Five Soft Drinks Brands Shaking up the Sector | Jackdaw Design London
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Making a splash! Five soft drinks brands who are shaking up the sector

This article, written by Amanda Jackson of Jackdaw Design, was first published on FAB News in February 2019.

 

Soft drinks is a tough, crowded market; Brits drank nearly 13.5 million litres of the stuff in 2017 (British Soft Drinks Association, Global Data 2018). Now there’s a new wave of innovative young brands enjoying growing sales, and they’re causing a stir in soft drinks with their standout packaging, and unusual and enticing flavours. So who are these challengers and what do they offer that established brands don’t?

 

Urban Cordial

 

 

Urban Cordial’s founder Natasha Steele isn’t afraid of upsetting the apple cart.

 

“This cordial was borne out of sheer frustration at not being able to find a high-quality cordial that’s made using British, seasonal ingredients,” says Steele. “And at the same time, I wanted to play a part in saving fruit from landfill.”

 

The result is an entire range made from surplus, lumpy and bumpy locally sourced British fruits that is “delicious and healthier than other squash brands,” says Steele. The eye-catching packaging with characterful imagery and engaging copy has helped gain stockists throughout the UK and seen social media voicing plenty of love for the brand.

 

WOW

 

 

Founded in 2014, WOW set out to up the ante in cold-pressed juice by combining it with chia seeds, protein and fibre. Since then, they’ve developed WOW Activated Charcoal Drink and WOW Probacteria Water.

 

“Each of our products contains one hero ingredient that provides a genuine health benefit to the consumer and we communicate this functionality clearly but in an exciting manner,” says Oliver Dickinson, co-founder.

 

Its products are now stocked widely in major retailers across the UK and France, with successful launches in Austria, Germany, Denmark and Ireland.

 

Fix8

 

 

Fix8 is kombucha with substance and came about when founder, Freya Twigden experienced kombucha while living in Shanghai. She immediately became obsessed.

 

Their mission is “to craft quality kombucha… focusing on sophisticated tastes and healthful benefits.” The result is a drink that’s more distinctive, better tasting, healthier and authentic. And, coupled with its bold packaging, it seems customers can’t get enough.

 

Dalston’s

 

 

In an area famed for its craft breweries, Dalston’s founder, Duncan O’Brien, started mashing and blending his first bottles of Dalston’s Cola to sell as an alternative to mainstream soft drinks. Dalston’s craft sodas are now stocked in hundreds of outlets including Waitrose and Byron Burgers.

 

The brand claims “putting real ingredients back at the heart of soft drinks” is key to their success. “We’re now witnessing a sustained rise in demand for more honest, additive-free and better-tasting soft drinks,” says Dan Boughton, Dalston’s MD.”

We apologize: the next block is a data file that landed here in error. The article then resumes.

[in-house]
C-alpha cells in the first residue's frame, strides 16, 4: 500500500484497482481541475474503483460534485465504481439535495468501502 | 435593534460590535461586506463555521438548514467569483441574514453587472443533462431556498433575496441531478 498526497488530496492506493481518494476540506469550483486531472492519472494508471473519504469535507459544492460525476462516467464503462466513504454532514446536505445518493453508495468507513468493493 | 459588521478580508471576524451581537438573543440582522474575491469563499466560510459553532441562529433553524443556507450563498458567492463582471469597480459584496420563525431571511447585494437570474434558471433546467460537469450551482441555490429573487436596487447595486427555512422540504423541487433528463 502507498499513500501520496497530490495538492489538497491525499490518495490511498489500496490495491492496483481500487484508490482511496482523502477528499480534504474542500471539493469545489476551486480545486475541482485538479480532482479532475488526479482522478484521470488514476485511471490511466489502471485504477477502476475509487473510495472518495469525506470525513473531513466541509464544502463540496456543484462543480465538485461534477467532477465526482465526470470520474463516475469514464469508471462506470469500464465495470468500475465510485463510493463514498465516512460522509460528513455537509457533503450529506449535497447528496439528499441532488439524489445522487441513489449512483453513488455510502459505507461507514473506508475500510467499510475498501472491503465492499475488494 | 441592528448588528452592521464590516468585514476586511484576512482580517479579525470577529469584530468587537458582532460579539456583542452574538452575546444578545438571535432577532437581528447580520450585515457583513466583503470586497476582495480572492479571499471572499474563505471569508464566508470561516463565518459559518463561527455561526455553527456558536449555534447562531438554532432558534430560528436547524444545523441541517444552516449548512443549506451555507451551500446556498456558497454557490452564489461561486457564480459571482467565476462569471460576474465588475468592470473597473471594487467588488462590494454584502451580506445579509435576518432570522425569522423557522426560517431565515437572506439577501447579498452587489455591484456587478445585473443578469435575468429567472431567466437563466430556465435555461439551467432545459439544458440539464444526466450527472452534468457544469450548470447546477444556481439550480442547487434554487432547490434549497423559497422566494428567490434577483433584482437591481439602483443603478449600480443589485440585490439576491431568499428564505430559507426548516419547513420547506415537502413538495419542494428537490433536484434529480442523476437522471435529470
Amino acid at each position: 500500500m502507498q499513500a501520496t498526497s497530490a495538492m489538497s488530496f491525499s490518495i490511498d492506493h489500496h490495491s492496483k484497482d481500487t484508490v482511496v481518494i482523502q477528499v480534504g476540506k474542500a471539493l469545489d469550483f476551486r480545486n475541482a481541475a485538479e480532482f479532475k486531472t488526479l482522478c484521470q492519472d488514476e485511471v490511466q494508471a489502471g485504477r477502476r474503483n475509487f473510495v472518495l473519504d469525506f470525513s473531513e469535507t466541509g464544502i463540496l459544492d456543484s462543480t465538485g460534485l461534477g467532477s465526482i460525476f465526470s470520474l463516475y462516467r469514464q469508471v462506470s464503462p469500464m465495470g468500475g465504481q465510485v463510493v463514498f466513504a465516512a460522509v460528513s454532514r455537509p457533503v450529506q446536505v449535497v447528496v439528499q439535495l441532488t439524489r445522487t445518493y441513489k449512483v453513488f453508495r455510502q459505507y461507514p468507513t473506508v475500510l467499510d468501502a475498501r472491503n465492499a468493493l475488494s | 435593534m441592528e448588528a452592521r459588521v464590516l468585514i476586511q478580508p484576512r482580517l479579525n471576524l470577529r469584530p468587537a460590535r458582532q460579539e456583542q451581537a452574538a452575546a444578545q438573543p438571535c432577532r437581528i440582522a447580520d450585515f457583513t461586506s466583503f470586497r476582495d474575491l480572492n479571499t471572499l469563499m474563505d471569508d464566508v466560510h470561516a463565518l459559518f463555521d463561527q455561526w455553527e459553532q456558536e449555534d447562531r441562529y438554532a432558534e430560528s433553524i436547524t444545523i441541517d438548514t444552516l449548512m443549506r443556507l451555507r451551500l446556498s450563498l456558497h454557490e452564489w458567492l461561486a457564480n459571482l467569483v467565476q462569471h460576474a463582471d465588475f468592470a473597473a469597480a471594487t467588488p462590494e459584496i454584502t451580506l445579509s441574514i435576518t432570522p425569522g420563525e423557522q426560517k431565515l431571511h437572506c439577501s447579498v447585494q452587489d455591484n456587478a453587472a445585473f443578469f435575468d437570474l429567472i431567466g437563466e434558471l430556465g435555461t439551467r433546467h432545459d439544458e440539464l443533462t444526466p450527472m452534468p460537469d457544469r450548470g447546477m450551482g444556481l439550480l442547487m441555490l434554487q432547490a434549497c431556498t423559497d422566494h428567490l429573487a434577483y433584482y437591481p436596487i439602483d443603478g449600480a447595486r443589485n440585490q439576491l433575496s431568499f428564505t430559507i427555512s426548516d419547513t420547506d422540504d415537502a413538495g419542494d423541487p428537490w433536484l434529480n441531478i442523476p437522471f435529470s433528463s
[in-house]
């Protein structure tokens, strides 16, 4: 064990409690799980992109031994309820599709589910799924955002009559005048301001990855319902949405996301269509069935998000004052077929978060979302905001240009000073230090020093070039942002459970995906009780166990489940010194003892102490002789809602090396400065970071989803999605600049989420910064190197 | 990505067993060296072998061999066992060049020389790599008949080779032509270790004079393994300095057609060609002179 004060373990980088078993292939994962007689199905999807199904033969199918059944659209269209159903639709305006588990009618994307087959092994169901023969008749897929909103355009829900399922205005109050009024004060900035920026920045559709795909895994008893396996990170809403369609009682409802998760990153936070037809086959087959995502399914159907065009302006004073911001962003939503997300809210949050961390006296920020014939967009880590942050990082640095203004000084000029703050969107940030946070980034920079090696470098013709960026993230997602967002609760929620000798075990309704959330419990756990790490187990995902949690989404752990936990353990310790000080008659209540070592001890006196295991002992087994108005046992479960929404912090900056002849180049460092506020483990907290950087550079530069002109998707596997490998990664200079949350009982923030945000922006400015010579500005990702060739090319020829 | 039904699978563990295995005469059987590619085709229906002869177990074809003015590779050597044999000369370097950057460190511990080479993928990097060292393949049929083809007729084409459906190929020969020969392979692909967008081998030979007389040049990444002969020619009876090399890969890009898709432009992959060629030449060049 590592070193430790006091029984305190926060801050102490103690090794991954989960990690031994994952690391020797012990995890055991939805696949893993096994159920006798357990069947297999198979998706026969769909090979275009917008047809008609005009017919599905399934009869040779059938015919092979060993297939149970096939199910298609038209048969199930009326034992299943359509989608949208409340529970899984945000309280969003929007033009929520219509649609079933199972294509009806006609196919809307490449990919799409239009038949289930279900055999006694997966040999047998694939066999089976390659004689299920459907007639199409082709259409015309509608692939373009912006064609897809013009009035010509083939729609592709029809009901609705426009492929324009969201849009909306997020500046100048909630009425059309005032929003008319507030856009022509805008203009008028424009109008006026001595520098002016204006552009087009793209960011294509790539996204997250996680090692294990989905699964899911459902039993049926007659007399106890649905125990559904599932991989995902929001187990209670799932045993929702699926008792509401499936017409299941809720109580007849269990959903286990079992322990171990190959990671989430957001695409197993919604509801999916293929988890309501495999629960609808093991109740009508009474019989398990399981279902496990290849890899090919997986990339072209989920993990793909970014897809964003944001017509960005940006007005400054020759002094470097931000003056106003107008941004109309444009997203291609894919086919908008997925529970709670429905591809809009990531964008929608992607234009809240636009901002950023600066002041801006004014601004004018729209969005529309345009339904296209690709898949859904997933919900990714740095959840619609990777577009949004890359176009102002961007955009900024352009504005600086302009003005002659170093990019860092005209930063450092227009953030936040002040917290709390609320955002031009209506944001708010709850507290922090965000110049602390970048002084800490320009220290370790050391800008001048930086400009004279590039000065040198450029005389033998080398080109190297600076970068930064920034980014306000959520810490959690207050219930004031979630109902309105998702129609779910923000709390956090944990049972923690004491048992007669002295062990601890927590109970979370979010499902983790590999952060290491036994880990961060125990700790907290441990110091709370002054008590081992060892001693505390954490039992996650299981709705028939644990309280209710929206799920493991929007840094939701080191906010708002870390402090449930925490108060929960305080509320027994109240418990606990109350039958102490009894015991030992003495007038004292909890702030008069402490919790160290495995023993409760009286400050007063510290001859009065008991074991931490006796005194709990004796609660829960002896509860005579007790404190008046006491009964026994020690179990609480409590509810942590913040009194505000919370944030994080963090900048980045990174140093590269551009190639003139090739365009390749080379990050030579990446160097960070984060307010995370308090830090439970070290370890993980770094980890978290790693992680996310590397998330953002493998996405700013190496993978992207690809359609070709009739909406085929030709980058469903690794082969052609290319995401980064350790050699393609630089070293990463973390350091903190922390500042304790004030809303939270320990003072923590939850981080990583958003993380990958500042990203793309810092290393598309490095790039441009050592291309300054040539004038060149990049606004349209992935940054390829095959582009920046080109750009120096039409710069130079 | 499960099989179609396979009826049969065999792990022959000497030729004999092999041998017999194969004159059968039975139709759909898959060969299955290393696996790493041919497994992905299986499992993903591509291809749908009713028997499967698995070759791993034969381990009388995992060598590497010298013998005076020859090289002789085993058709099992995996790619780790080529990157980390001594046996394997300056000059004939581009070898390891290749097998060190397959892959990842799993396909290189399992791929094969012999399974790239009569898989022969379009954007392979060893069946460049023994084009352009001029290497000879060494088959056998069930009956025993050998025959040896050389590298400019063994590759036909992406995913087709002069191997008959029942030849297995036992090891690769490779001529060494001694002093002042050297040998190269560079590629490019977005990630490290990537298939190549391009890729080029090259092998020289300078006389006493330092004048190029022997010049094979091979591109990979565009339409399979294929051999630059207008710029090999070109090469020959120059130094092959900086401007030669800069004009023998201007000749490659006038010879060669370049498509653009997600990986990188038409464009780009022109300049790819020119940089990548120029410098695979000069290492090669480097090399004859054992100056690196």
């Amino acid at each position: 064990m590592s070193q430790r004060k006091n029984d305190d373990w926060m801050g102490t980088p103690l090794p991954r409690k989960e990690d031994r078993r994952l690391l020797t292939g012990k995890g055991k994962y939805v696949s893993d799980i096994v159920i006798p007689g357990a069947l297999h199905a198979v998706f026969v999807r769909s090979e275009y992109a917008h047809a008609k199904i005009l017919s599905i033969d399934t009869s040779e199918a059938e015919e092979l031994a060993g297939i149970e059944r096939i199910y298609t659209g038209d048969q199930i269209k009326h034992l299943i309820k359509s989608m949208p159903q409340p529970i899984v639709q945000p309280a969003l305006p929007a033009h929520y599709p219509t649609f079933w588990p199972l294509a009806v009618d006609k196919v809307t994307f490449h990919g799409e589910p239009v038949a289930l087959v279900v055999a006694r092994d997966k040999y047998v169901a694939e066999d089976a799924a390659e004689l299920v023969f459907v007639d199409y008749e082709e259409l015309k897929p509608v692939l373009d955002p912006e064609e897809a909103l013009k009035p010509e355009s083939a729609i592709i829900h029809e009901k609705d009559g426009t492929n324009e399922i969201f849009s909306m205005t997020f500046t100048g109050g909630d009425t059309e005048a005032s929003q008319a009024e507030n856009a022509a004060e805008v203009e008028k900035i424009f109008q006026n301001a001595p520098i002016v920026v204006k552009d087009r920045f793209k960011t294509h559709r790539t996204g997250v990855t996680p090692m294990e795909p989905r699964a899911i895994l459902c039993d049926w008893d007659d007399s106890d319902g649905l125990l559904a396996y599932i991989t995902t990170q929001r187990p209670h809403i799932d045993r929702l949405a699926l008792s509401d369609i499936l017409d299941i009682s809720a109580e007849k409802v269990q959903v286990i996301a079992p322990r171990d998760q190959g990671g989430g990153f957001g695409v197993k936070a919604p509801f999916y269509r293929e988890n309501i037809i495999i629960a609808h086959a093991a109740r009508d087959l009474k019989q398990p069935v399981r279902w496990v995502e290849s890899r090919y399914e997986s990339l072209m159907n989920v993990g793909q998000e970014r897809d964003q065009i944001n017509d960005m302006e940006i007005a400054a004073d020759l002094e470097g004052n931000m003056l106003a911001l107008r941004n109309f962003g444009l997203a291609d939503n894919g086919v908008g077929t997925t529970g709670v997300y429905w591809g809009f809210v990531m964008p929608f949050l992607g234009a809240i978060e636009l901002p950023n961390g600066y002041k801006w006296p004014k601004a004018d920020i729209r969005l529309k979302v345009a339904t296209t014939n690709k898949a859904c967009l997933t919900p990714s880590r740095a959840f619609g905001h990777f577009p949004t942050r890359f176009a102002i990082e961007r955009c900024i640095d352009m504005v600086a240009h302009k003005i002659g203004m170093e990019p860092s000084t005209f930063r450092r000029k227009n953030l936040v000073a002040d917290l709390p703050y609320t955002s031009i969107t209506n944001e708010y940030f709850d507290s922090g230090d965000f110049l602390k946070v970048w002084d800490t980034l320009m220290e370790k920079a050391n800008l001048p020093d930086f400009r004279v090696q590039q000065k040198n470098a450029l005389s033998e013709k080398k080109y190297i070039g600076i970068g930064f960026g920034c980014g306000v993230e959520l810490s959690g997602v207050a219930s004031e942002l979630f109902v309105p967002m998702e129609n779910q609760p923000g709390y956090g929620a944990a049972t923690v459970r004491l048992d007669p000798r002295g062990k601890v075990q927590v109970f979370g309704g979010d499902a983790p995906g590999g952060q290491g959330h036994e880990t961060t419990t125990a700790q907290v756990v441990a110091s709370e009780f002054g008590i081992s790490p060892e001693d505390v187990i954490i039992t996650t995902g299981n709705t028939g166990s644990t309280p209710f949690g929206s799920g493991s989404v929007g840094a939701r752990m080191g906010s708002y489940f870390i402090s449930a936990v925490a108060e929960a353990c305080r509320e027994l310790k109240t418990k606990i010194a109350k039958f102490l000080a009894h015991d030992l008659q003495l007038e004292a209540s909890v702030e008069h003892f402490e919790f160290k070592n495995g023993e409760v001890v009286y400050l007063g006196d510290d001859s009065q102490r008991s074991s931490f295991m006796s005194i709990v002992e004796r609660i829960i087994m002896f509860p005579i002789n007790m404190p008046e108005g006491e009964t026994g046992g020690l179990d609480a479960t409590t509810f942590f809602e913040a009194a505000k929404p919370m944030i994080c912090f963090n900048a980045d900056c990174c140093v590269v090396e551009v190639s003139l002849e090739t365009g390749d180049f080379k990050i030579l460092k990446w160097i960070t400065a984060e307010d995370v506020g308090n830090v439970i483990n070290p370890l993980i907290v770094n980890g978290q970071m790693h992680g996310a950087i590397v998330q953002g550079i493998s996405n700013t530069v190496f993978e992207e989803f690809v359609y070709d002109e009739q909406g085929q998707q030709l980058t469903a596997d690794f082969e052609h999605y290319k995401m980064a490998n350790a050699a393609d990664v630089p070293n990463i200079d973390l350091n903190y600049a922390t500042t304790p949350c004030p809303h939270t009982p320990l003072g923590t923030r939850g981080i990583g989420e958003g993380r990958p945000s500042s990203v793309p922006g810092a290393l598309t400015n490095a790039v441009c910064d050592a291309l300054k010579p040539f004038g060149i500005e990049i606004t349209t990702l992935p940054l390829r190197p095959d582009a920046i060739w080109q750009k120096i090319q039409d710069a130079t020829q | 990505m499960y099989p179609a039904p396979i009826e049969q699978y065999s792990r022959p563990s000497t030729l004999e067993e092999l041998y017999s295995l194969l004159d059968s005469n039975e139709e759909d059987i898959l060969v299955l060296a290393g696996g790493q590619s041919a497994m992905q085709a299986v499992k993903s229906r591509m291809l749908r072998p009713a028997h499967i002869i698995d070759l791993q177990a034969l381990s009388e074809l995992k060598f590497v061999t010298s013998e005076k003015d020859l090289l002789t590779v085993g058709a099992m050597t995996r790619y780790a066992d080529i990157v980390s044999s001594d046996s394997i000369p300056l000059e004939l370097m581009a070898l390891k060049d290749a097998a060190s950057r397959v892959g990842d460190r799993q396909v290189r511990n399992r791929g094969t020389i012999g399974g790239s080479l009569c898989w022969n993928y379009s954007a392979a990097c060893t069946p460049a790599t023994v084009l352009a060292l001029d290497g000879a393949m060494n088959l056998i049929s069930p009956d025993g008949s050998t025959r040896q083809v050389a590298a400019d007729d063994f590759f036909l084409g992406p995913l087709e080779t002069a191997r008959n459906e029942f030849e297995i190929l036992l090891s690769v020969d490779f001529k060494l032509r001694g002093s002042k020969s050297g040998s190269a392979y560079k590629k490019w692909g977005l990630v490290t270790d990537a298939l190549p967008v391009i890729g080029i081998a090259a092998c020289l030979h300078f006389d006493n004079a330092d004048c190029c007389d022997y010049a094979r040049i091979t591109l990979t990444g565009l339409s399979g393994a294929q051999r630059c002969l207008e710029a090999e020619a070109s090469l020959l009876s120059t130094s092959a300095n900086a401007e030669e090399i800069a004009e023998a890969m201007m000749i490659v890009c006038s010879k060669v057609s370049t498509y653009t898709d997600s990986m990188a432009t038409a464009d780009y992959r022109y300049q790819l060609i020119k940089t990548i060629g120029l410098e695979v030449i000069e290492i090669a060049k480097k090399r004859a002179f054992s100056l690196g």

With tasty can designs and a graphic style that reflects its East London origins, Dalston’s really stands out from the crowd.

 

Cawston Press

This fast-growing British brand is challenging the big players in the market with its real flavours, premium price points and bold packaging.

 

Cawston Press is no stranger to the world of social media either, with nearly 5,500 Instagram followers and over 25,000 likes on Facebook. Their vibrant design, unexpected voice and quality product has created a loyal following.

 

“[We want to] make better-quality soft drinks the norm, not the niche,” says Steve Kearns, Cawston’s MD.

 

 

The changing consumer appetite

 

 

So what consumer trends have impacted the category over the past year?

 

Young people are drinking less and more than a quarter of Britain’s 16 to 24 year olds are teetotal. As alcohol consumption goes down, people are asking for sophisticated alternatives.

 

Secondly, there’s a growing thirst for adult soft drinks and consumers are looking for crafted products from smaller-scale suppliers that incorporate unusual or interesting methods of production.

 

And lastly, as the government’s sugar tax comes into full force, there’s demand for more honest, additive-free and better-tasting soft drinks.

 

 

The soft drinks sector is fizzing again

 

With consumers looking for higher quality, better ingredients, and more authentic provenance, a number of small, agile new entrants to the market are happy to provide it. And with soft drinks manufacturers learning from the alcoholic beverage category, which has led the way in offering consumers a premium experience, it feels like the soft drink revolution is underway.